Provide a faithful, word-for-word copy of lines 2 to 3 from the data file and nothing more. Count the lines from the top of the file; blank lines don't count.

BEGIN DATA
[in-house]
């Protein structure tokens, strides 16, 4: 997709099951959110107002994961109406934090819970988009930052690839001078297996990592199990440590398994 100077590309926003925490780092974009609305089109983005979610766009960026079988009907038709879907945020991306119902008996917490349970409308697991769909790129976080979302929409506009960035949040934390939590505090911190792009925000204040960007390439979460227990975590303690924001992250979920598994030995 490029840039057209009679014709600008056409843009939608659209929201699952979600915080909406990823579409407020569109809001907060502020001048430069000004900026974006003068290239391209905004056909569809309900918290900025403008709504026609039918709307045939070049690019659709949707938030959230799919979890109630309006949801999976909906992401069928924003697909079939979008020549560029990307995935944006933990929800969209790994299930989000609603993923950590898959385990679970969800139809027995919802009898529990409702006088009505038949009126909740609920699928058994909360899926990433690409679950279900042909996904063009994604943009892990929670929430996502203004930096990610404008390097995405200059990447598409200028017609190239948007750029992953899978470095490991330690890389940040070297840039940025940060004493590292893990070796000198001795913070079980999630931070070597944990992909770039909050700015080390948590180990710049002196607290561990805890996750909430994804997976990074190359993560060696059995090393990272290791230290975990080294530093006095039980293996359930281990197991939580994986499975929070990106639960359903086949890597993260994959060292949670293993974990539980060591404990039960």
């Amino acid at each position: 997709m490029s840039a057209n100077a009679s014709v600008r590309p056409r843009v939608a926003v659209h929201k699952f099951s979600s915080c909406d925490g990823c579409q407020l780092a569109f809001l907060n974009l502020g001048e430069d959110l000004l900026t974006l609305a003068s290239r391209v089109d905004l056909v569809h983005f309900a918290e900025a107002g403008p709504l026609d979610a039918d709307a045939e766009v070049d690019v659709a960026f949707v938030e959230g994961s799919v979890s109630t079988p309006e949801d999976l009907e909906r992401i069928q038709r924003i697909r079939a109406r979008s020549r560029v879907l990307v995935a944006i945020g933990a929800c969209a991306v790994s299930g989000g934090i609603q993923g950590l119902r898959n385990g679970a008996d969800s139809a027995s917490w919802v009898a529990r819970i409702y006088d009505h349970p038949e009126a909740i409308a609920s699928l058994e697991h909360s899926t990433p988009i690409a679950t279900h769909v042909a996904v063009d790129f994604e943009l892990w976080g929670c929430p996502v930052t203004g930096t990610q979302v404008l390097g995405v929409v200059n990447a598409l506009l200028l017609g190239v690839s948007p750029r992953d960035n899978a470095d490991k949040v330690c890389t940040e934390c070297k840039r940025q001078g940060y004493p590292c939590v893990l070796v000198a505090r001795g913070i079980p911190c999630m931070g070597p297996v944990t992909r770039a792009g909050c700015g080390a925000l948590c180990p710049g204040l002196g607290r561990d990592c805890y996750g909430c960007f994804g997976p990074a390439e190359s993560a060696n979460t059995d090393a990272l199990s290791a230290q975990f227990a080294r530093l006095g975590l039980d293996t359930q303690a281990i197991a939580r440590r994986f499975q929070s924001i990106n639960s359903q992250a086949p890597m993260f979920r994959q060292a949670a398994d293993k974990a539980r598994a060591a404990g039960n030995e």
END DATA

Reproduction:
């Protein structure tokens, strides 16, 4: 997709099951959110107002994961109406934090819970988009930052690839001078297996990592199990440590398994 100077590309926003925490780092974009609305089109983005979610766009960026079988009907038709879907945020991306119902008996917490349970409308697991769909790129976080979302929409506009960035949040934390939590505090911190792009925000204040960007390439979460227990975590303690924001992250979920598994030995 490029840039057209009679014709600008056409843009939608659209929201699952979600915080909406990823579409407020569109809001907060502020001048430069000004900026974006003068290239391209905004056909569809309900918290900025403008709504026609039918709307045939070049690019659709949707938030959230799919979890109630309006949801999976909906992401069928924003697909079939979008020549560029990307995935944006933990929800969209790994299930989000609603993923950590898959385990679970969800139809027995919802009898529990409702006088009505038949009126909740609920699928058994909360899926990433690409679950279900042909996904063009994604943009892990929670929430996502203004930096990610404008390097995405200059990447598409200028017609190239948007750029992953899978470095490991330690890389940040070297840039940025940060004493590292893990070796000198001795913070079980999630931070070597944990992909770039909050700015080390948590180990710049002196607290561990805890996750909430994804997976990074190359993560060696059995090393990272290791230290975990080294530093006095039980293996359930281990197991939580994986499975929070990106639960359903086949890597993260994959060292949670293993974990539980060591404990039960």
């Amino acid at each position: 997709m490029s840039a057209n100077a009679s014709v600008r590309p056409r843009v939608a926003v659209h929201k699952f099951s979600s915080c909406d925490g990823c579409q407020l780092a569109f809001l907060n974009l502020g001048e430069d959110l000004l900026t974006l609305a003068s290239r391209v089109d905004l056909v569809h983005f309900a918290e900025a107002g403008p709504l026609d979610a039918d709307a045939e766009v070049d690019v659709a960026f949707v938030e959230g994961s799919v979890s109630t079988p309006e949801d999976l009907e909906r992401i069928q038709r924003i697909r079939a109406r979008s020549r560029v879907l990307v995935a944006i945020g933990a929800c969209a991306v790994s299930g989000g934090i609603q993923g950590l119902r898959n385990g679970a008996d969800s139809a027995s917490w919802v009898a529990r819970i409702y006088d009505h349970p038949e009126a909740i409308a609920s699928l058994e697991h909360s899926t990433p988009i690409a679950t279900h769909v042909a996904v063009d790129f994604e943009l892990w976080g929670c929430p996502v930052t203004g930096t990610q979302v404008l390097g995405v929409v200059n990447a598409l506009l200028l017609g190239v690839s948007p750029r992953d960035n899978a470095d490991k949040v330690c890389t940040e934390c070297k840039r940025q001078g940060y004493p590292c939590v893990l070796v000198a505090r001795g913070i079980p911190c999630m931070g070597p297996v944990t992909r770039a792009g909050c700015g080390a925000l948590c180990p710049g204040l002196g607290r561990d990592c805890y996750g909430c960007f994804g997976p990074a390439e190359s993560a060696n979460t059995d090393a990272l199990s290791a230290q975990f227990a080294r530093l006095g975590l039980d293996t359930q303690a281990i197991a939580r440590r994986f499975q929070s924001i990106n639960s359903q992250a086949p890597m993260f979920r994959q060292a949670a398994d293993k974990a539980r598994a060591a404990g039960n030995e």